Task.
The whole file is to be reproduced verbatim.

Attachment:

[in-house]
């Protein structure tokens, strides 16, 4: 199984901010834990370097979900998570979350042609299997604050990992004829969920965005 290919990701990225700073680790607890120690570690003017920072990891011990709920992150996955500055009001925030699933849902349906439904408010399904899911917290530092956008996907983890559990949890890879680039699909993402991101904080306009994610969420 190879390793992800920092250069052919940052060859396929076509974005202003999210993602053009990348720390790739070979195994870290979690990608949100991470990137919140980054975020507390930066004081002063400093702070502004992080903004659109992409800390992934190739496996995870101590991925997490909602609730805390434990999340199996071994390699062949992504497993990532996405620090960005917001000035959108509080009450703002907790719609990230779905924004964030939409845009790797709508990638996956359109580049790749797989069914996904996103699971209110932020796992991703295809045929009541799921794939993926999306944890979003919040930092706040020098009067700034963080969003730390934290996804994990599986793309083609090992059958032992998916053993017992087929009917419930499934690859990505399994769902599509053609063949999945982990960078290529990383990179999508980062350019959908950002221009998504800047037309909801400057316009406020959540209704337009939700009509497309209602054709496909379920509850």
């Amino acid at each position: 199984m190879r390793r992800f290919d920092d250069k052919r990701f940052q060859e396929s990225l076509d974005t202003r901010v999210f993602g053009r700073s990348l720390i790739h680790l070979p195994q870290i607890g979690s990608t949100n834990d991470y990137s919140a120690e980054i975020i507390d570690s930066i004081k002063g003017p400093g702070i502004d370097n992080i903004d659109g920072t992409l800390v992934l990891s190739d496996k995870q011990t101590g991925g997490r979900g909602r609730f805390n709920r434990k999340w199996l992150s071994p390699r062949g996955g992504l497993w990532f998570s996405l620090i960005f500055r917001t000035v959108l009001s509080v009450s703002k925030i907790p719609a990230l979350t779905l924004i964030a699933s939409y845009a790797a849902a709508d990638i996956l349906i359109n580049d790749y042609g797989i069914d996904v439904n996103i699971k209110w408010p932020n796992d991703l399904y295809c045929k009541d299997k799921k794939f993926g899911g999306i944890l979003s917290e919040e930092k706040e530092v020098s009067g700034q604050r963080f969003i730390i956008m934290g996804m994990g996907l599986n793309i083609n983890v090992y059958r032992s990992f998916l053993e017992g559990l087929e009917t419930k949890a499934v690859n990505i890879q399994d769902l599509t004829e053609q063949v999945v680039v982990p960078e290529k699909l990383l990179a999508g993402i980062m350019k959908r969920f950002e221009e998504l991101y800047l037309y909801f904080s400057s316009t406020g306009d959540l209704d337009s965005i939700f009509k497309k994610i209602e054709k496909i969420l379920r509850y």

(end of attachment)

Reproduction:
[in-house]
């Protein structure tokens, strides 16, 4: 199984901010834990370097979900998570979350042609299997604050990992004829969920965005 290919990701990225700073680790607890120690570690003017920072990891011990709920992150996955500055009001925030699933849902349906439904408010399904899911917290530092956008996907983890559990949890890879680039699909993402991101904080306009994610969420 190879390793992800920092250069052919940052060859396929076509974005202003999210993602053009990348720390790739070979195994870290979690990608949100991470990137919140980054975020507390930066004081002063400093702070502004992080903004659109992409800390992934190739496996995870101590991925997490909602609730805390434990999340199996071994390699062949992504497993990532996405620090960005917001000035959108509080009450703002907790719609990230779905924004964030939409845009790797709508990638996956359109580049790749797989069914996904996103699971209110932020796992991703295809045929009541799921794939993926999306944890979003919040930092706040020098009067700034963080969003730390934290996804994990599986793309083609090992059958032992998916053993017992087929009917419930499934690859990505399994769902599509053609063949999945982990960078290529990383990179999508980062350019959908950002221009998504800047037309909801400057316009406020959540209704337009939700009509497309209602054709496909379920509850």
């Amino acid at each position: 199984m190879r390793r992800f290919d920092d250069k052919r990701f940052q060859e396929s990225l076509d974005t202003r901010v999210f993602g053009r700073s990348l720390i790739h680790l070979p195994q870290i607890g979690s990608t949100n834990d991470y990137s919140a120690e980054i975020i507390d570690s930066i004081k002063g003017p400093g702070i502004d370097n992080i903004d659109g920072t992409l800390v992934l990891s190739d496996k995870q011990t101590g991925g997490r979900g909602r609730f805390n709920r434990k999340w199996l992150s071994p390699r062949g996955g992504l497993w990532f998570s996405l620090i960005f500055r917001t000035v959108l009001s509080v009450s703002k925030i907790p719609a990230l979350t779905l924004i964030a699933s939409y845009a790797a849902a709508d990638i996956l349906i359109n580049d790749y042609g797989i069914d996904v439904n996103i699971k209110w408010p932020n796992d991703l399904y295809c045929k009541d299997k799921k794939f993926g899911g999306i944890l979003s917290e919040e930092k706040e530092v020098s009067g700034q604050r963080f969003i730390i956008m934290g996804m994990g996907l599986n793309i083609n983890v090992y059958r032992s990992f998916l053993e017992g559990l087929e009917t419930k949890a499934v690859n990505i890879q399994d769902l599509t004829e053609q063949v999945v680039v982990p960078e290529k699909l990383l990179a999508g993402i980062m350019k959908r969920f950002e221009e998504l991101y800047l037309y909801f904080s400057s316009t406020g306009d959540l209704d337009s965005i939700f009509k497309k994610i209602e054709k496909i969420l379920r509850y």